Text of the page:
I’ve racked up a lot of frequent flier miles working with The MoMA Alzheimer’s Project. My colleagues and I have had the great pleasure of traveling to places like Amsterdam, Tokyo, and Alexandria, Louisiana (population: 48,000) to facilitate training workshops on how to use art to engage individuals with Alzheimer’s disease. Due to these efforts, and to the dedication and initiative of our colleagues worldwide, over 100 arts institutions have committed to implementing and supporting educational programs for people with Alzheimer’s disease and their care-partners.
But the fact remains that there’s only two of us staffed on the Project’s training initiative, while interest in learning more about serving individuals with Alzheimer’s disease remains vast. And as much as we’d like to, we can’t be in Kansas City, Vienna, Boulder, and Zurich all at once. So a while back we started thinking about harnessing the reach of the Internet to make our training workshops accessible to a broader audience. The MoMA Alzheimer’s Project already has a stunning website, through which we’ve made our written resources available free of charge. So instructional videos seemed like the next logical step.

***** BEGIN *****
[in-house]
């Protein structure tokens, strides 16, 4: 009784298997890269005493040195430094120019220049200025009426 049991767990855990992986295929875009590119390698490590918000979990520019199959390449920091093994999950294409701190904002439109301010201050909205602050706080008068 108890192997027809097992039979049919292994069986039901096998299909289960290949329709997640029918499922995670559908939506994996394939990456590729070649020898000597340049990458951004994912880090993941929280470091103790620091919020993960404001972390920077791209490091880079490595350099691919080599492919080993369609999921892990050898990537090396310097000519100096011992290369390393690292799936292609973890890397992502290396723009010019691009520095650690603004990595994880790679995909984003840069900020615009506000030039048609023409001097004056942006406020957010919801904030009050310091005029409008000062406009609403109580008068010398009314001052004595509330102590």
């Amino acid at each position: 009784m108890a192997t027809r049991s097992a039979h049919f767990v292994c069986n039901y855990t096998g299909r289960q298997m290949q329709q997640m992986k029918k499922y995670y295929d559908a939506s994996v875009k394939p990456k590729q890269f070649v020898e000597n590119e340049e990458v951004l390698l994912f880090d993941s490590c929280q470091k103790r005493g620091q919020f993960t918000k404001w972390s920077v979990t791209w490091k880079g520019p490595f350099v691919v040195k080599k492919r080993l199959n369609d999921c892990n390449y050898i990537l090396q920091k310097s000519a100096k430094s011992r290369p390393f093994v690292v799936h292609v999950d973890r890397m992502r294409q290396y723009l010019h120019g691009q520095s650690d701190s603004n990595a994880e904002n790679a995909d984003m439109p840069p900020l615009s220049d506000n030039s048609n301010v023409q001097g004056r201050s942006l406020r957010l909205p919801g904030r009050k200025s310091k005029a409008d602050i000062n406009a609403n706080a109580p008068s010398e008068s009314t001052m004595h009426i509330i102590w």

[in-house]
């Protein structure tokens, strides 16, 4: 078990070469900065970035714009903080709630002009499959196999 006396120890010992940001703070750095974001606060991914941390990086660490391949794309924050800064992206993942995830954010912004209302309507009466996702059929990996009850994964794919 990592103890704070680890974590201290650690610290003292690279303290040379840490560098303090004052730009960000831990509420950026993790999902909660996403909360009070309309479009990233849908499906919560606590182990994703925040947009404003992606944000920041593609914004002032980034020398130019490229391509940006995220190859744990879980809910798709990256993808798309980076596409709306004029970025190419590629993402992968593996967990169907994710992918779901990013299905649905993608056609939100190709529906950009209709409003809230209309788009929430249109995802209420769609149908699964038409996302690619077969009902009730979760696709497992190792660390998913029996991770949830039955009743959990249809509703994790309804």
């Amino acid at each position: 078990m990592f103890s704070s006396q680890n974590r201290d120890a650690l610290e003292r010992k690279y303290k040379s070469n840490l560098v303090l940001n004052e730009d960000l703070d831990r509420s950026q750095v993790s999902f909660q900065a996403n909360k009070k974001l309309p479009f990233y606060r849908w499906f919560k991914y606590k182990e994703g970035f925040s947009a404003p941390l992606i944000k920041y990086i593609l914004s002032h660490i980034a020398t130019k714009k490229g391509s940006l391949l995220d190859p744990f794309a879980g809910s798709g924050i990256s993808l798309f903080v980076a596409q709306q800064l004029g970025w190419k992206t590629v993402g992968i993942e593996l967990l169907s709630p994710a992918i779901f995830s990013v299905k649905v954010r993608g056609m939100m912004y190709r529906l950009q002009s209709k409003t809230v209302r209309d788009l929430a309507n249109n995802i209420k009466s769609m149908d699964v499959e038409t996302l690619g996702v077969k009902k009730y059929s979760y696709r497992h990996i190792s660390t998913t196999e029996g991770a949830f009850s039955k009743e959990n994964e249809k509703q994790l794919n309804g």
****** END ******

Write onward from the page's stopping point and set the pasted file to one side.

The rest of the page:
One year, two film shoots, three video editors, and countless cups of coffee and (tearful) computer crashes later, we’re so pleased to present 10 new videos on how to facilitate art discussion and art-making programs to people with Alzheimer’s disease. Content is applicable to museum educators, recreation therapists, personal care-partners…frankly, anyone who may be interested in learning how to use art to engage individuals with dementia, regardless of setting or situation. The videos outline our general teaching methodologies, goals, and approach, while also covering nitty-gritty topics like how to select and sequence artworks for your group discussion, or what to do if a participant finishes his or her art-making project before the rest of the group. Throughout, we share clips from our programs in action, so viewers can get a sense of how things look and feel in MoMA’s studio classrooms and galleries. Viewers can watch all at once, or in installments—focusing solely on “Art Making: Educator Preparation,” for example, or “Art Discussion: Tips & Tools.” We’re so pleased to be able to bring some of the lessons we’ve learned through many years of working with people with Alzheimer’s disease to the online community. Our hope is that these new video training resources will encourage another 100 museums to take on this exciting and rewarding work.